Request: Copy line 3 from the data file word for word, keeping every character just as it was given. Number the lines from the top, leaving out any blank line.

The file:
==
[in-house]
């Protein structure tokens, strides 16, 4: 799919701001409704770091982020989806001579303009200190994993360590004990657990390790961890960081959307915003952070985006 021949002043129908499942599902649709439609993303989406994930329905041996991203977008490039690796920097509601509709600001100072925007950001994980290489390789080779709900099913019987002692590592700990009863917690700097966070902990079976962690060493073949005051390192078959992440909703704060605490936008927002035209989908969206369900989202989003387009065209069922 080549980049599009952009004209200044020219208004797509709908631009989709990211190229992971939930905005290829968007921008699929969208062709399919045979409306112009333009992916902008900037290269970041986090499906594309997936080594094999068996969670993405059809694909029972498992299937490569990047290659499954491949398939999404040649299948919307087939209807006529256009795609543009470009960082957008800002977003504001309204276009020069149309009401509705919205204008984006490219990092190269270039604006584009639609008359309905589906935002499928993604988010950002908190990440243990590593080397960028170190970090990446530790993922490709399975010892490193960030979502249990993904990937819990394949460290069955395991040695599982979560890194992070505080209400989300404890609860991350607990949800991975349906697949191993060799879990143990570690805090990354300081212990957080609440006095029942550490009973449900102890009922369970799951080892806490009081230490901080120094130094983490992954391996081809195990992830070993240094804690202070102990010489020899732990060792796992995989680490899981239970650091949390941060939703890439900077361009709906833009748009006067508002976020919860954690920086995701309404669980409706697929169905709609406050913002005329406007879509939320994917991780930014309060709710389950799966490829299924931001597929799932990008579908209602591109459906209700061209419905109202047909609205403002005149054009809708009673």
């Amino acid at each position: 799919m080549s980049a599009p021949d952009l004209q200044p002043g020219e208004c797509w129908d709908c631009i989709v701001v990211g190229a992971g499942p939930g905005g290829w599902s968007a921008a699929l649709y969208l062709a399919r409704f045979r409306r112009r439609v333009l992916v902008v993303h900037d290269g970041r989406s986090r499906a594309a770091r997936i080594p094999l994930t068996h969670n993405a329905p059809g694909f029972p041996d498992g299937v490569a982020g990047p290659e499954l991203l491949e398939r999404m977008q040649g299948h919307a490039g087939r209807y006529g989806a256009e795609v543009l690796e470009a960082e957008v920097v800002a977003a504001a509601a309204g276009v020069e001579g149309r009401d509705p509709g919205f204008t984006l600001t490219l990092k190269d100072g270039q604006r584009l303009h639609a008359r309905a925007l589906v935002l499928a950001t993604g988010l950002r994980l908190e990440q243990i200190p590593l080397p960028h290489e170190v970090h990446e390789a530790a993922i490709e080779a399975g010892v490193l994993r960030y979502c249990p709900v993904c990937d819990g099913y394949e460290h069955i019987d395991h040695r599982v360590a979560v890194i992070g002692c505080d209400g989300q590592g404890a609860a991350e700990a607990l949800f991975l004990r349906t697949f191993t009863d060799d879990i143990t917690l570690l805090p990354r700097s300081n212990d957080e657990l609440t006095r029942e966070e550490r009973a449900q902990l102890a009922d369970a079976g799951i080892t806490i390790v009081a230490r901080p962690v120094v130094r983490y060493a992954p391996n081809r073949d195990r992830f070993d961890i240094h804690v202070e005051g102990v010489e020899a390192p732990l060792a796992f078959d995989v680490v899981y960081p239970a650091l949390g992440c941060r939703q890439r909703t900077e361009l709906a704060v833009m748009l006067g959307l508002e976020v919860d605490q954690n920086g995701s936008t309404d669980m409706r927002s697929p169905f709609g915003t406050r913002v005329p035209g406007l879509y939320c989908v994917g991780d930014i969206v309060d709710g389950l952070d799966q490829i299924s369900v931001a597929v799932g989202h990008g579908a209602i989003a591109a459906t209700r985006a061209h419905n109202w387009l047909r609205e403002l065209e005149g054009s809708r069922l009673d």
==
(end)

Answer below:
């Amino acid at each position: 799919m080549s980049a599009p021949d952009l004209q200044p002043g020219e208004c797509w129908d709908c631009i989709v701001v990211g190229a992971g499942p939930g905005g290829w599902s968007a921008a699929l649709y969208l062709a399919r409704f045979r409306r112009r439609v333009l992916v902008v993303h900037d290269g970041r989406s986090r499906a594309a770091r997936i080594p094999l994930t068996h969670n993405a329905p059809g694909f029972p041996d498992g299937v490569a982020g990047p290659e499954l991203l491949e398939r999404m977008q040649g299948h919307a490039g087939r209807y006529g989806a256009e795609v543009l690796e470009a960082e957008v920097v800002a977003a504001a509601a309204g276009v020069e001579g149309r009401d509705p509709g919205f204008t984006l600001t490219l990092k190269d100072g270039q604006r584009l303009h639609a008359r309905a925007l589906v935002l499928a950001t993604g988010l950002r994980l908190e990440q243990i200190p590593l080397p960028h290489e170190v970090h990446e390789a530790a993922i490709e080779a399975g010892v490193l994993r960030y979502c249990p709900v993904c990937d819990g099913y394949e460290h069955i019987d395991h040695r599982v360590a979560v890194i992070g002692c505080d209400g989300q590592g404890a609860a991350e700990a607990l949800f991975l004990r349906t697949f191993t009863d060799d879990i143990t917690l570690l805090p990354r700097s300081n212990d957080e657990l609440t006095r029942e966070e550490r009973a449900q902990l102890a009922d369970a079976g799951i080892t806490i390790v009081a230490r901080p962690v120094v130094r983490y060493a992954p391996n081809r073949d195990r992830f070993d961890i240094h804690v202070e005051g102990v010489e020899a390192p732990l060792a796992f078959d995989v680490v899981y960081p239970a650091l949390g992440c941060r939703q890439r909703t900077e361009l709906a704060v833009m748009l006067g959307l508002e976020v919860d605490q954690n920086g995701s936008t309404d669980m409706r927002s697929p169905f709609g915003t406050r913002v005329p035209g406007l879509y939320c989908v994917g991780d930014i969206v309060d709710g389950l952070d799966q490829i299924s369900v931001a597929v799932g989202h990008g579908a209602i989003a591109a459906t209700r985006a061209h419905n109202w387009l047909r609205e403002l065209e005149g054009s809708r069922l009673d």